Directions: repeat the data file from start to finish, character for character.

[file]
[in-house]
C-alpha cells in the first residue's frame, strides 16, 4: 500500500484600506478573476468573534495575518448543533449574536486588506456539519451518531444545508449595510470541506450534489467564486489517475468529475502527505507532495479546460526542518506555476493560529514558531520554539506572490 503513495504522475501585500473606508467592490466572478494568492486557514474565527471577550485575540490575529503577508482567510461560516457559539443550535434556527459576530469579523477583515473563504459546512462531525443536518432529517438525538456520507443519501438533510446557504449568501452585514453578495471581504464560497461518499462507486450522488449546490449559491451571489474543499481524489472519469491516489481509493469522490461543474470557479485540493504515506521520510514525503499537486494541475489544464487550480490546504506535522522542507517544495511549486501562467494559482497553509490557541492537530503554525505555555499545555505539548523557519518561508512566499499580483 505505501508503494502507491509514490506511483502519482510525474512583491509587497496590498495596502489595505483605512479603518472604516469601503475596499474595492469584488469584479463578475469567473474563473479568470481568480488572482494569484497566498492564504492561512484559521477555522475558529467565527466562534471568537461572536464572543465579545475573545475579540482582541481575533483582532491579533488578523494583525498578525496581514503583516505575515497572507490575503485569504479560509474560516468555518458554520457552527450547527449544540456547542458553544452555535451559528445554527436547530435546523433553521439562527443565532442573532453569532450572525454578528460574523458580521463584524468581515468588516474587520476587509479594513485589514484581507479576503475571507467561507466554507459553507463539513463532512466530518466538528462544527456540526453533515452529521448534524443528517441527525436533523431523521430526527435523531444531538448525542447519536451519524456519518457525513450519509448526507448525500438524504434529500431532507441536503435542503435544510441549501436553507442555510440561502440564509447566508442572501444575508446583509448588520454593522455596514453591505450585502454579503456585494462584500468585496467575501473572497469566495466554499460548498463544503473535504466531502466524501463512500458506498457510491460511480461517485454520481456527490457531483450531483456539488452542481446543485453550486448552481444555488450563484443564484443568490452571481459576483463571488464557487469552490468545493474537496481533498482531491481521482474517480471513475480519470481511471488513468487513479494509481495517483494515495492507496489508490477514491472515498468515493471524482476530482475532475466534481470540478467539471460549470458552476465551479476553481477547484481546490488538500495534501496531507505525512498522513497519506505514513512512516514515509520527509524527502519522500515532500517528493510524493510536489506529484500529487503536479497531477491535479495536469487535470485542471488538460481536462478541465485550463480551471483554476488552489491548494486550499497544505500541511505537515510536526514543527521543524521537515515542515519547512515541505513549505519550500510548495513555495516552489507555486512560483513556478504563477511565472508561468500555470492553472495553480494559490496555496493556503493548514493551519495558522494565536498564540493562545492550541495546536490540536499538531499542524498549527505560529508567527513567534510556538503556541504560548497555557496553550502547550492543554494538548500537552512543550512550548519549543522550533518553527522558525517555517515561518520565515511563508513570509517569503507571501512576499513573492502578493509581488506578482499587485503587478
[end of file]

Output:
[in-house]
C-alpha cells in the first residue's frame, strides 16, 4: 500500500484600506478573476468573534495575518448543533449574536486588506456539519451518531444545508449595510470541506450534489467564486489517475468529475502527505507532495479546460526542518506555476493560529514558531520554539506572490 503513495504522475501585500473606508467592490466572478494568492486557514474565527471577550485575540490575529503577508482567510461560516457559539443550535434556527459576530469579523477583515473563504459546512462531525443536518432529517438525538456520507443519501438533510446557504449568501452585514453578495471581504464560497461518499462507486450522488449546490449559491451571489474543499481524489472519469491516489481509493469522490461543474470557479485540493504515506521520510514525503499537486494541475489544464487550480490546504506535522522542507517544495511549486501562467494559482497553509490557541492537530503554525505555555499545555505539548523557519518561508512566499499580483 505505501508503494502507491509514490506511483502519482510525474512583491509587497496590498495596502489595505483605512479603518472604516469601503475596499474595492469584488469584479463578475469567473474563473479568470481568480488572482494569484497566498492564504492561512484559521477555522475558529467565527466562534471568537461572536464572543465579545475573545475579540482582541481575533483582532491579533488578523494583525498578525496581514503583516505575515497572507490575503485569504479560509474560516468555518458554520457552527450547527449544540456547542458553544452555535451559528445554527436547530435546523433553521439562527443565532442573532453569532450572525454578528460574523458580521463584524468581515468588516474587520476587509479594513485589514484581507479576503475571507467561507466554507459553507463539513463532512466530518466538528462544527456540526453533515452529521448534524443528517441527525436533523431523521430526527435523531444531538448525542447519536451519524456519518457525513450519509448526507448525500438524504434529500431532507441536503435542503435544510441549501436553507442555510440561502440564509447566508442572501444575508446583509448588520454593522455596514453591505450585502454579503456585494462584500468585496467575501473572497469566495466554499460548498463544503473535504466531502466524501463512500458506498457510491460511480461517485454520481456527490457531483450531483456539488452542481446543485453550486448552481444555488450563484443564484443568490452571481459576483463571488464557487469552490468545493474537496481533498482531491481521482474517480471513475480519470481511471488513468487513479494509481495517483494515495492507496489508490477514491472515498468515493471524482476530482475532475466534481470540478467539471460549470458552476465551479476553481477547484481546490488538500495534501496531507505525512498522513497519506505514513512512516514515509520527509524527502519522500515532500517528493510524493510536489506529484500529487503536479497531477491535479495536469487535470485542471488538460481536462478541465485550463480551471483554476488552489491548494486550499497544505500541511505537515510536526514543527521543524521537515515542515519547512515541505513549505519550500510548495513555495516552489507555486512560483513556478504563477511565472508561468500555470492553472495553480494559490496555496493556503493548514493551519495558522494565536498564540493562545492550541495546536490540536499538531499542524498549527505560529508567527513567534510556538503556541504560548497555557496553550502547550492543554494538548500537552512543550512550548519549543522550533518553527522558525517555517515561518520565515511563508513570509517569503507571501512576499513573492502578493509581488506578482499587485503587478